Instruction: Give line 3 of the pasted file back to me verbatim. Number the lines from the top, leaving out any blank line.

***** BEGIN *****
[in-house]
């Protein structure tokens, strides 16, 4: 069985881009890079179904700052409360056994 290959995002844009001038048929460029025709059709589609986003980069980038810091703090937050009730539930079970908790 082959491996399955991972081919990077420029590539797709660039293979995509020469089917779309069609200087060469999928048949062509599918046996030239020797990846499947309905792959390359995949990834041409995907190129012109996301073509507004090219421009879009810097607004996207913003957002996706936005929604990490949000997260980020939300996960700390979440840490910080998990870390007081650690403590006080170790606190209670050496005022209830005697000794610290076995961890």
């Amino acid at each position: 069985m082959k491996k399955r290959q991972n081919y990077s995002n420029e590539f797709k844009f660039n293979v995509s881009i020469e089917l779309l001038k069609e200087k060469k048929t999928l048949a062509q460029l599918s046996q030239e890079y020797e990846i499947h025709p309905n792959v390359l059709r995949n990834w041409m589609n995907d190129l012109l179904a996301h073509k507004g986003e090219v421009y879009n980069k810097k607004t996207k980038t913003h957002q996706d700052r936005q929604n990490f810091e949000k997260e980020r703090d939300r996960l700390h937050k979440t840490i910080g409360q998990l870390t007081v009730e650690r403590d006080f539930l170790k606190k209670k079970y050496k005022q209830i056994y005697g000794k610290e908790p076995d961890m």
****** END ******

């Amino acid at each position: 069985m082959k491996k399955r290959q991972n081919y990077s995002n420029e590539f797709k844009f660039n293979v995509s881009i020469e089917l779309l001038k069609e200087k060469k048929t999928l048949a062509q460029l599918s046996q030239e890079y020797e990846i499947h025709p309905n792959v390359l059709r995949n990834w041409m589609n995907d190129l012109l179904a996301h073509k507004g986003e090219v421009y879009n980069k810097k607004t996207k980038t913003h957002q996706d700052r936005q929604n990490f810091e949000k997260e980020r703090d939300r996960l700390h937050k979440t840490i910080g409360q998990l870390t007081v009730e650690r403590d006080f539930l170790k606190k209670k079970y050496k005022q209830i056994y005697g000794k610290e908790p076995d961890m």